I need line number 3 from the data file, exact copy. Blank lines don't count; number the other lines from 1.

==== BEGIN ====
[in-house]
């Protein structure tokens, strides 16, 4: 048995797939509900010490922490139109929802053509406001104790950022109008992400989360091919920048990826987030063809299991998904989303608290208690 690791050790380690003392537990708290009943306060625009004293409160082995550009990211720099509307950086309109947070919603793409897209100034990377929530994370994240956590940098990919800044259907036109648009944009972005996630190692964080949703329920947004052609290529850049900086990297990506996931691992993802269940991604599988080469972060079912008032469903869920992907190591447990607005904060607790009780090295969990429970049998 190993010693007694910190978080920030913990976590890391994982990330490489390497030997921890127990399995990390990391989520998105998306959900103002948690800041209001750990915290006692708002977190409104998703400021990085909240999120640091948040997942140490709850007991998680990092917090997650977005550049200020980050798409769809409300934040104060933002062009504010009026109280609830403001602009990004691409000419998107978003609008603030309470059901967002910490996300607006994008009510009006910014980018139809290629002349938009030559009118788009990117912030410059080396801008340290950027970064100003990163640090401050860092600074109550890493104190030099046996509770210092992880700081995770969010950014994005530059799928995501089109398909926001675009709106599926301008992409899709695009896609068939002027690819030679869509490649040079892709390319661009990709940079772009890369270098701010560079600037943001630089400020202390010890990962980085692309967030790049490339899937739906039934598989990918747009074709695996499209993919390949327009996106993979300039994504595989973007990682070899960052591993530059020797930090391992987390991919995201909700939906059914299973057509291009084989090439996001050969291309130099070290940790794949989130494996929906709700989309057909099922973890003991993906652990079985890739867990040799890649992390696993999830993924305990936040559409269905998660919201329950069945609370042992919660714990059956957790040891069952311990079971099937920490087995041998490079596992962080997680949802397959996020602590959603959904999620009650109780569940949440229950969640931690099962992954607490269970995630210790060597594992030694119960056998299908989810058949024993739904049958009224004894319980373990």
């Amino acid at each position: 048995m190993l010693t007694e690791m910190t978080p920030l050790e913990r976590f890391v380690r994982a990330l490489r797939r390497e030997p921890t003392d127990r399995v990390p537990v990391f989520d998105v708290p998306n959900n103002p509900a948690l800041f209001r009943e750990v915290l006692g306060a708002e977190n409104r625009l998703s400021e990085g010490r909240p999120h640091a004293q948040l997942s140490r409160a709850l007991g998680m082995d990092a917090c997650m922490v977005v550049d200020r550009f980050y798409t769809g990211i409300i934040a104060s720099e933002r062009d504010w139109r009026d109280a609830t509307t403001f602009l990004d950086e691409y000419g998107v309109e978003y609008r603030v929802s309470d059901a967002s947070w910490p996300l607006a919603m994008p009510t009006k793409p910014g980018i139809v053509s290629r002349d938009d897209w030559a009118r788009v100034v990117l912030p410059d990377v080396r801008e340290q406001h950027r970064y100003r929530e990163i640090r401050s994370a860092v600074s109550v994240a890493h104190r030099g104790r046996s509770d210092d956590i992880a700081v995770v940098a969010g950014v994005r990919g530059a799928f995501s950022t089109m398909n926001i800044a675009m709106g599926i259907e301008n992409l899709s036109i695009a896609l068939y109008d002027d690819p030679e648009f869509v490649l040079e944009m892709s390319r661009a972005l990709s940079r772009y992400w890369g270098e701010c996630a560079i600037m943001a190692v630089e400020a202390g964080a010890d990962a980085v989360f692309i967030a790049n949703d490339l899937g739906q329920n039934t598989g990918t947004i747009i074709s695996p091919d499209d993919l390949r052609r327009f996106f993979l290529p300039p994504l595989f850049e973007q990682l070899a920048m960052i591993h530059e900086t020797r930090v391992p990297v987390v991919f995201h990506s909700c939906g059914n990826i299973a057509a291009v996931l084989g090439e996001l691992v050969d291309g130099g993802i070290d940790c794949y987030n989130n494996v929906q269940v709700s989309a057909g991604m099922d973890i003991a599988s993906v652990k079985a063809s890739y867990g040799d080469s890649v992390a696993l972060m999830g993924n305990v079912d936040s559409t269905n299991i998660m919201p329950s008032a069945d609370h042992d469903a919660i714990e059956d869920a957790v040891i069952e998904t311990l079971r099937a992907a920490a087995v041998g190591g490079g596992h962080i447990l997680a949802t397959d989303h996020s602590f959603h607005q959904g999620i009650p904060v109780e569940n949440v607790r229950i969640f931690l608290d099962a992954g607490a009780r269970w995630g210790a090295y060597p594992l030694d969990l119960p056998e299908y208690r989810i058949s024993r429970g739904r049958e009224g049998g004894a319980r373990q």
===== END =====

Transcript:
């Amino acid at each position: 048995m190993l010693t007694e690791m910190t978080p920030l050790e913990r976590f890391v380690r994982a990330l490489r797939r390497e030997p921890t003392d127990r399995v990390p537990v990391f989520d998105v708290p998306n959900n103002p509900a948690l800041f209001r009943e750990v915290l006692g306060a708002e977190n409104r625009l998703s400021e990085g010490r909240p999120h640091a004293q948040l997942s140490r409160a709850l007991g998680m082995d990092a917090c997650m922490v977005v550049d200020r550009f980050y798409t769809g990211i409300i934040a104060s720099e933002r062009d504010w139109r009026d109280a609830t509307t403001f602009l990004d950086e691409y000419g998107v309109e978003y609008r603030v929802s309470d059901a967002s947070w910490p996300l607006a919603m994008p009510t009006k793409p910014g980018i139809v053509s290629r002349d938009d897209w030559a009118r788009v100034v990117l912030p410059d990377v080396r801008e340290q406001h950027r970064y100003r929530e990163i640090r401050s994370a860092v600074s109550v994240a890493h104190r030099g104790r046996s509770d210092d956590i992880a700081v995770v940098a969010g950014v994005r990919g530059a799928f995501s950022t089109m398909n926001i800044a675009m709106g599926i259907e301008n992409l899709s036109i695009a896609l068939y109008d002027d690819p030679e648009f869509v490649l040079e944009m892709s390319r661009a972005l990709s940079r772009y992400w890369g270098e701010c996630a560079i600037m943001a190692v630089e400020a202390g964080a010890d990962a980085v989360f692309i967030a790049n949703d490339l899937g739906q329920n039934t598989g990918t947004i747009i074709s695996p091919d499209d993919l390949r052609r327009f996106f993979l290529p300039p994504l595989f850049e973007q990682l070899a920048m960052i591993h530059e900086t020797r930090v391992p990297v987390v991919f995201h990506s909700c939906g059914n990826i299973a057509a291009v996931l084989g090439e996001l691992v050969d291309g130099g993802i070290d940790c794949y987030n989130n494996v929906q269940v709700s989309a057909g991604m099922d973890i003991a599988s993906v652990k079985a063809s890739y867990g040799d080469s890649v992390a696993l972060m999830g993924n305990v079912d936040s559409t269905n299991i998660m919201p329950s008032a069945d609370h042992d469903a919660i714990e059956d869920a957790v040891i069952e998904t311990l079971r099937a992907a920490a087995v041998g190591g490079g596992h962080i447990l997680a949802t397959d989303h996020s602590f959603h607005q959904g999620i009650p904060v109780e569940n949440v607790r229950i969640f931690l608290d099962a992954g607490a009780r269970w995630g210790a090295y060597p594992l030694d969990l119960p056998e299908y208690r989810i058949s024993r429970g739904r049958e009224g049998g004894a319980r373990q």